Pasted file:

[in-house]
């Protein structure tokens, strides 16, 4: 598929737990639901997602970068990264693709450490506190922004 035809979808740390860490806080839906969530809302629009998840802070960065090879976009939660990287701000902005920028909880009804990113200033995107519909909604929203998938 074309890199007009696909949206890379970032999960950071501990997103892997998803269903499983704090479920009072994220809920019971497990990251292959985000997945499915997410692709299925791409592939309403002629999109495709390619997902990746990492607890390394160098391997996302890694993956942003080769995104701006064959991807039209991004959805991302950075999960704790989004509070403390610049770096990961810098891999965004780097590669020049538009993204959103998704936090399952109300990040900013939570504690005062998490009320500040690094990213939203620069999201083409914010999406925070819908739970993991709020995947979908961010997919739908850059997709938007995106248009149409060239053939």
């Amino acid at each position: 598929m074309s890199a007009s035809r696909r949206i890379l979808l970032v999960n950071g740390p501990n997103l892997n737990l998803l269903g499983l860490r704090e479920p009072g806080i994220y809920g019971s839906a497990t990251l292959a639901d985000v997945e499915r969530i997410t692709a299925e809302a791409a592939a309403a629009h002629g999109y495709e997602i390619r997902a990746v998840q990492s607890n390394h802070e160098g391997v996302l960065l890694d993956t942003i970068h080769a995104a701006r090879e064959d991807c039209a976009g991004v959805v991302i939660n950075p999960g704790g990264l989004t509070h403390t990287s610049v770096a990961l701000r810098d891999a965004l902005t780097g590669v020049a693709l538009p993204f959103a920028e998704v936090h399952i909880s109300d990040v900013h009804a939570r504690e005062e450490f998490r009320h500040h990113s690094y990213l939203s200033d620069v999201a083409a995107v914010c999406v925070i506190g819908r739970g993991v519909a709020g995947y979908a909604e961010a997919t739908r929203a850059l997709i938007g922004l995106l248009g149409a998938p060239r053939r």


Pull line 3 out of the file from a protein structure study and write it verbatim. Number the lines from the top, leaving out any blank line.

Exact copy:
């Amino acid at each position: 598929m074309s890199a007009s035809r696909r949206i890379l979808l970032v999960n950071g740390p501990n997103l892997n737990l998803l269903g499983l860490r704090e479920p009072g806080i994220y809920g019971s839906a497990t990251l292959a639901d985000v997945e499915r969530i997410t692709a299925e809302a791409a592939a309403a629009h002629g999109y495709e997602i390619r997902a990746v998840q990492s607890n390394h802070e160098g391997v996302l960065l890694d993956t942003i970068h080769a995104a701006r090879e064959d991807c039209a976009g991004v959805v991302i939660n950075p999960g704790g990264l989004t509070h403390t990287s610049v770096a990961l701000r810098d891999a965004l902005t780097g590669v020049a693709l538009p993204f959103a920028e998704v936090h399952i909880s109300d990040v900013h009804a939570r504690e005062e450490f998490r009320h500040h990113s690094y990213l939203s200033d620069v999201a083409a995107v914010c999406v925070i506190g819908r739970g993991v519909a709020g995947y979908a909604e961010a997919t739908r929203a850059l997709i938007g922004l995106l248009g149409a998938p060239r053939r």